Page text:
Congratulations to the winners of Busch Gardens' High School Journalism Day contest! After spending a day behind the scenes at the Tampa park's newest theme area, Pantopia, home to the new drop tower thrill ride, Falcon's Fury, high school journalists wrote stories, took photos and made videos of the experience. tb-two* co-sponsored the contest. Read the first- and second-place stories here; To see the first-place video report from Gaither High click here. and the second-place report from Brandon High click here. First-place winners received four Busch Gardens tickets and four Serengeti Safari passes; second-place winners received four Busch Gardens tickets.
Editor's note: This story has been edited for tb-two*.
It's high enough at its peak for riders to see Tropicana Field, downtown St. Petersburg and Brandon — 335 feet in the air.
As if that were not enough of a thrill, there's that 90-degree tilt that puts them face down during a 60-mph plummet to Earth.
That's what's in store for those brave enough to venture onto Falcon's Fury, Busch Gardens newest attraction in Tampa. The drop tower is the park's tallest ride, standing more than 100 feet taller than SheiKra.
"It's going to be really polarizing," said Director of Design and Engineering Jeff Hornick. "You'll either really want to ride it, or really won't."
Falcon's Fury had been set to open May 1 until construction delays and safety testing caused a postponement. At presstime, no new date had been announced.
Taking Falcon's Fury from concept to reality was a process spanning many years.
Working with what designer Mark Rose describes as "an army of people" from all over the world, including Spain, Slovakia and Hungary, the group was able to build the largest freestanding drop tower in North America.
However, delays are not the only challenge. The engineers and designers had to keep in mind the elements, including lightning, when designing the ride.
"We (in Florida) are the lightning capital, and we basically have the tallest lightning rod in North America," Rose joked.
They also had to keep in mind the sun, which, during hot days, can cause the one million pounds of steel used in the tower to expand, and design a tower that could bend slightly with the wind.
Falcon's Fury ushers in a new face for the area of Busch Gardens previously known as Timbuktu. As guests walk through the newly painted multicolor gates into Pantopia, which is open to guests now, they can look up and see keys hanging down, as well as the different modes of transportation previous travelers have left behind. Inside, they can buy kettle corn, shop for Panotopia merchandise in the gift shop or get a pretzel from Twisted Tails Pretzels.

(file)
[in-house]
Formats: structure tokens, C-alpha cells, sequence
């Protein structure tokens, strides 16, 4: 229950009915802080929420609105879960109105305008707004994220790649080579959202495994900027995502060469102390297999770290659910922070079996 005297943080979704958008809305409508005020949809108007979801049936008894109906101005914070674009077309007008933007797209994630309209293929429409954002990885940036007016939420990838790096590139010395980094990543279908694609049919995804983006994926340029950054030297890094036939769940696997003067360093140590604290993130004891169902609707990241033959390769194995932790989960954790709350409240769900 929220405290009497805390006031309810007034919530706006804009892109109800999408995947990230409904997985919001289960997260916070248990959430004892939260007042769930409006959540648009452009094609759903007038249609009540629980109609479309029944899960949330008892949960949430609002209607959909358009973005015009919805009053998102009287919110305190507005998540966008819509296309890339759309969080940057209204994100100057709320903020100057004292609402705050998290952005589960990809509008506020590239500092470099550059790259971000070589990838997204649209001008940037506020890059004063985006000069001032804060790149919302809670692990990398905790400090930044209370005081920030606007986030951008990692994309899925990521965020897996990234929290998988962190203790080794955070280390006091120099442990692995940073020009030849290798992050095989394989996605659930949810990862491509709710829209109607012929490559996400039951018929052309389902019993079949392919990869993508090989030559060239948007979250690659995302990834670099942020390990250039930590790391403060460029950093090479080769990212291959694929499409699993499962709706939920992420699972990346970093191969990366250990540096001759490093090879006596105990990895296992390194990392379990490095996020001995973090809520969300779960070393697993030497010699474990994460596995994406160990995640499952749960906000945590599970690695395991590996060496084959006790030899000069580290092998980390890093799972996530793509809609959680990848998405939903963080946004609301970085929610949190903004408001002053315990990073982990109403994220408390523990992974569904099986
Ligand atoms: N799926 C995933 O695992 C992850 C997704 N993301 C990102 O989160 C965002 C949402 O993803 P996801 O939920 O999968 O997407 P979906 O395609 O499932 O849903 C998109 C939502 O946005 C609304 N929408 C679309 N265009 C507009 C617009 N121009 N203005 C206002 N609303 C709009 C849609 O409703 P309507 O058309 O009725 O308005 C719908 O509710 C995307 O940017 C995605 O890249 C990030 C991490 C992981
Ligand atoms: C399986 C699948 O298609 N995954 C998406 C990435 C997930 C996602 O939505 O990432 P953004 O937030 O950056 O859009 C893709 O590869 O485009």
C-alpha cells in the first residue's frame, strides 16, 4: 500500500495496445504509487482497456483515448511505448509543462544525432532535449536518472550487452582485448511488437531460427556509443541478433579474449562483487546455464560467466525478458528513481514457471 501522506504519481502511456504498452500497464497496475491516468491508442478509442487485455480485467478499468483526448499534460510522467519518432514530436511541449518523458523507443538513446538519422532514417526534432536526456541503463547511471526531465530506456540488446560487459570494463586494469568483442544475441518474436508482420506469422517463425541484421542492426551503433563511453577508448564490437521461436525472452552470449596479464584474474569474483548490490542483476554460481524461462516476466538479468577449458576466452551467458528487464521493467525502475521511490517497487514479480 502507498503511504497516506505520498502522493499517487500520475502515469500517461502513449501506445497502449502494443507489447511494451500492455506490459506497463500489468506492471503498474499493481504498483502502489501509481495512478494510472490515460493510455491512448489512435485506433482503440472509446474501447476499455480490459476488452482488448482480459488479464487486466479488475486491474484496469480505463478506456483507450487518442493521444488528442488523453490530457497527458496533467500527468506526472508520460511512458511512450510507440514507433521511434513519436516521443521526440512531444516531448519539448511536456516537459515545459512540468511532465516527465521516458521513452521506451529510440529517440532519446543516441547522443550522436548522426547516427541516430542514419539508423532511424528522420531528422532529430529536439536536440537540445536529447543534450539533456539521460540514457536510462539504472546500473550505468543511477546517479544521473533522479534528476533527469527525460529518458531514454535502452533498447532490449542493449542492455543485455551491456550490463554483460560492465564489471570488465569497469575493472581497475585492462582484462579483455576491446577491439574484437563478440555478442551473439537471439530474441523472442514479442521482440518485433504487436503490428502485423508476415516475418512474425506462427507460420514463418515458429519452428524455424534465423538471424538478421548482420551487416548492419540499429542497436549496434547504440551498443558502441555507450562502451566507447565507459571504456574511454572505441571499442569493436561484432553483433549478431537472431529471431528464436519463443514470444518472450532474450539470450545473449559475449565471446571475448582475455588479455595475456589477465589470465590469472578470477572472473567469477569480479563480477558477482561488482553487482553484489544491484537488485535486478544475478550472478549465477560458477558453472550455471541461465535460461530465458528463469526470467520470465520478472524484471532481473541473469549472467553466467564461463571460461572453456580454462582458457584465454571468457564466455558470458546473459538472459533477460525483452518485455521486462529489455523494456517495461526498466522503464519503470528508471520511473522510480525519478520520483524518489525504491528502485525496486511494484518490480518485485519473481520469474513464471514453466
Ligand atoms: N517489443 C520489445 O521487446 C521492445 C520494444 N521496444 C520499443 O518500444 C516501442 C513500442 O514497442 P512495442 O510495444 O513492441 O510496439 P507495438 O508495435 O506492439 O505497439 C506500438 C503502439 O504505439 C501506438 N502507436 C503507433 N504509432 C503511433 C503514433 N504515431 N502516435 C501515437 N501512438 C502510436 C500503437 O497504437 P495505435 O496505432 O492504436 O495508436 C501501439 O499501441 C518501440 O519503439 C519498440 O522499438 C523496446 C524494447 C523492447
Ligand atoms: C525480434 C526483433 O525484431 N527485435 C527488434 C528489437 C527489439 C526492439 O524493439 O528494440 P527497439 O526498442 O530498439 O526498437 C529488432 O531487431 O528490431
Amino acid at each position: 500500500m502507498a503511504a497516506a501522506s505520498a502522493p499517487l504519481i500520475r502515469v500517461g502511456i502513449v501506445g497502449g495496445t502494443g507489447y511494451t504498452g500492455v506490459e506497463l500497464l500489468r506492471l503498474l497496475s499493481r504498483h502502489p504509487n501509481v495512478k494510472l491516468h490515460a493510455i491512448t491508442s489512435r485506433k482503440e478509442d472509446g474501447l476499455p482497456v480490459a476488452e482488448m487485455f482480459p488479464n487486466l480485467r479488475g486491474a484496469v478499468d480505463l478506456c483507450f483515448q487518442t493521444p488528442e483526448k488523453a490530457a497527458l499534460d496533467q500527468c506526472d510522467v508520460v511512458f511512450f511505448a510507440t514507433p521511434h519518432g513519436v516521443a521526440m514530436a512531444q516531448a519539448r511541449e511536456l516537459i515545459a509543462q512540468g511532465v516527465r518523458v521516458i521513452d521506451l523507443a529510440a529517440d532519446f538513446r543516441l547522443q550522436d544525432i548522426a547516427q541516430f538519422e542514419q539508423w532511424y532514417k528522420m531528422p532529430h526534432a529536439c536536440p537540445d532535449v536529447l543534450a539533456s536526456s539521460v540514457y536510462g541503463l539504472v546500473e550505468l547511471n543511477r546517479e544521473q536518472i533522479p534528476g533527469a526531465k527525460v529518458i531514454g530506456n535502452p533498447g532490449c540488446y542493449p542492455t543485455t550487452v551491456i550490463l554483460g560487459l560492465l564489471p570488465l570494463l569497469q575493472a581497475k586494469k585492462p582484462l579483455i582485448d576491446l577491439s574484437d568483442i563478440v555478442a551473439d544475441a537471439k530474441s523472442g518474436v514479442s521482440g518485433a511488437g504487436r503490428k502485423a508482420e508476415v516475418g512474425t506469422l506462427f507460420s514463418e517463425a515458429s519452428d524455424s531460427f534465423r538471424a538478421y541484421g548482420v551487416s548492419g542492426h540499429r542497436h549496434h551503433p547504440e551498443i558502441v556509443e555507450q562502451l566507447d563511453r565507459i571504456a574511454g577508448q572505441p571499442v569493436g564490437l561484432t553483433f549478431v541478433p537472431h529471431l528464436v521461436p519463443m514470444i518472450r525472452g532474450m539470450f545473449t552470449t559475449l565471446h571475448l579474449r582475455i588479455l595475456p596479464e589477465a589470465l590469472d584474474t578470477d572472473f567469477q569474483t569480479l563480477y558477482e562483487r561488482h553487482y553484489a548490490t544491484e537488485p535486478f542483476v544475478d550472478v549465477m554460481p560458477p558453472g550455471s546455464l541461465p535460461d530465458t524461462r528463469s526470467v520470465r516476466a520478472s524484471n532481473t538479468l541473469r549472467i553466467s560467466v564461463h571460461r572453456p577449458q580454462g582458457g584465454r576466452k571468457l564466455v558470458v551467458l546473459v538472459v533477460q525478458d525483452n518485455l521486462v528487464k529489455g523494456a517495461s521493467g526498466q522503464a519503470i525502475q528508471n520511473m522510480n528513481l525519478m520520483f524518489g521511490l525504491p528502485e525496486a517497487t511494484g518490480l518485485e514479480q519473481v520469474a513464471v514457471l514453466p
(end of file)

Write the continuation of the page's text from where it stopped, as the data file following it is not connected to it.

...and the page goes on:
"Panotopia is a euphoria," Hornick said. "It's going to be a celebration of the animals and the culture."
And, when Falcon's Fury and Panotopia officially open, Hornick and Rose will get to see their years of hard work pay off as guests experience Busch Garden's newest ride.
"(My hope) was to build the biggest, baddest and craziest ride," Hornick said. "It's going to be the closest experience to skydiving without stepping out of a plane."
Rose added his thoughts about the experience of Falcon's Fury.
"In a drop tower, you can close your eyes and forget what's happening," Rose said. "But when that seat rotates you and pulls you down, there's no denying what's going on."
Second place winner
By ALEXANDRA MURPHY
Editor's note: This story has been edited for tb-two.com.
When you approach what used to be Timbuktu at Busch Gardens in Tampa, do not expect to see African styled huts anymore. What was once a vast landscape of sand buildings and African culture has been replaced by a new mysterious world called Pantopia, said to hold the secrets of animals that roam the Earth.
From travelers' first steps into the new land, walls erupt with color, and everyone and everything there has a backstory. Akbar, the merchant who at one point played an important role in the characterization of the Egyptian land, has landed in Pantopia and set up shop. A baker who crashed into Pantopia on a hot air balloon decided to build a pretzel shop inspired by the tails of two lemurs he once saw.
"Pantopia is a celebration of a bunch of different cultures with travelers who have come through this land, and some of them have decided to stay," said Jeff Hornick, Director of Design Engineering for Busch Gardens. "So each one of these buildings has its own little character and its own animal feature."
The main draw of the new world, however, is the new thrill ride called Falcon's Fury.
This soaring drop tower is the tallest ride on the East Coast. The floors are stamped with the tiny steps of prey that dare to loom anywhere near the land of the falcon. On ground level, underneath the 335 foot tall ride, everyone falls victim to the predatory creature. As if its height was not enough, when the ride reaches the top, the seats turn at a 90 degree angle and face the ground. Next, riders free fall at speeds up to 60 mph as they are forced to face their fate. When the ride gets closer to the ground, the seats gradually shift into the upright position, just like a falcon attacking its prey.
"This ride is the closest thing to skydiving without stepping foot in an airplane," Hornick said.
Why should people visit Pantopia and ride Falcon's Fury? So that when someone asks what their favorite ride is, they have the right answer.